Ido Anteby, SpaceIL's CEO stands in front of an unmanned spacecraft which an Israeli team plans to launch into space at the end of the year and to land it on the Moon next year, in Yahud, Israel, July 10, 2018 REUTERS/Ronen Zvulun

Ido Anteby, SpaceIL’s CEO stands in front of an unmanned spacecraft which an Israeli team plans to launch into space at the end of the year and to land it on the Moon next year, in Yahud, Israel, July 10, 2018 REUTERS/Ronen Zvulun

“Our spacecraft will be the smallest ever to land on the moon,” said Anteby.

Since 1966, the United States and the former Soviet Union have put around 12 unmanned spacecraft on the moon using braking power to perform “soft” landings and China did so in 2013.

SpaceIL was founded in 2011 by a group of engineers with a budget of about $90 million and they had to sacrifice size and operational capabilities for more efficient travel.

The craft, unveiled on Tuesday at state-owned defense contractor Israel Aerospace Industries, stands about 1.5 meters high and weighs 585 kg (1,290 lb). The spacecraft has four carbon fiber legs and fuel takes up two-thirds of its weight.

At 60,000 km (37,000 miles) above Earth the spacecraft will deploy. It will orbit Earth in expanding ellipses and, about two months later, cross into the moon’s orbit. It will then slow and carry out a soft landing causing no damage to the craft.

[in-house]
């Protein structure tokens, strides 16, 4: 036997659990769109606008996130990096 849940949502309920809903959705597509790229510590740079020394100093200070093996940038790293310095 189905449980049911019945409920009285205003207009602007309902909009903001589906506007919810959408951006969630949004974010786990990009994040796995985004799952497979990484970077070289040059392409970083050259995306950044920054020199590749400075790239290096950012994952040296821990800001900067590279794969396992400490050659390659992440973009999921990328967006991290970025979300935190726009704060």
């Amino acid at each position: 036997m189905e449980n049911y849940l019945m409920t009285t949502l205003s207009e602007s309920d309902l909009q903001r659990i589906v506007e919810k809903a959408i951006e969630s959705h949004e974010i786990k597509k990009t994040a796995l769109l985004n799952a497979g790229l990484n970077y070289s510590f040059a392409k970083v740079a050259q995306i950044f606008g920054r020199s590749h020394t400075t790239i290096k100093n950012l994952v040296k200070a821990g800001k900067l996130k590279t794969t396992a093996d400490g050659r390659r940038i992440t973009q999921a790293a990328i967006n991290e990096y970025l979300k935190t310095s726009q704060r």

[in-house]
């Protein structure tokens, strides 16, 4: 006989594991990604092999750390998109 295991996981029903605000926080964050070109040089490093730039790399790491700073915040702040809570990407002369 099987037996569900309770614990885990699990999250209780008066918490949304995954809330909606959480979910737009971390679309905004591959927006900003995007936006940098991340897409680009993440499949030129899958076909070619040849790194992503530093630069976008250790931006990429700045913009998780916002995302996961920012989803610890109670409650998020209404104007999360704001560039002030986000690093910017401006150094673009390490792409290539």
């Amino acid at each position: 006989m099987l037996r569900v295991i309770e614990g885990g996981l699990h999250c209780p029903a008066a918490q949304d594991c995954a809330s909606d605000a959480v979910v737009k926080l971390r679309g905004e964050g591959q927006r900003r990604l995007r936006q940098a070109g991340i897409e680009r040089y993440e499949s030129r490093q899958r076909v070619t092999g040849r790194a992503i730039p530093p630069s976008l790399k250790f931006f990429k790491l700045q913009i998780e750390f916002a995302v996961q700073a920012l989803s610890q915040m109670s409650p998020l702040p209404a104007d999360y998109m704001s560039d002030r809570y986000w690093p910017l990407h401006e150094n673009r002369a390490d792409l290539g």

“The landing is the most complicated part. The spot chosen is relatively flat and the spacecraft has eye contact with Earth for communication,” Anteby said. “From the moment the spacecraft reaches the point that it begins the landing, it will handle it totally autonomously.”

SpaceIL is backed mainly by private donors, including U.S. casino magnate Sheldon Adelson and billionaire Morris Kahn who co-founded Amdocs, one of Israel’s biggest high-tech companies.

(Editing by Matthew Mpoke Bigg)

Supreme Court rejects anti-abortion activists’ undercover video cases

FILE PHOTO: Anti-abortion activist David Daleiden speaks at a news conference outside court in Houston, Texas, U.S., February 4, 2016. REUTERS/Ruthy Munoz/File Photo

By Andrew Chung

WASHINGTON – The U.S. Supreme Court on Monday rejected a bid by anti-abortion activists to win the release of videos they surreptitiously recorded at meetings of abortion providers.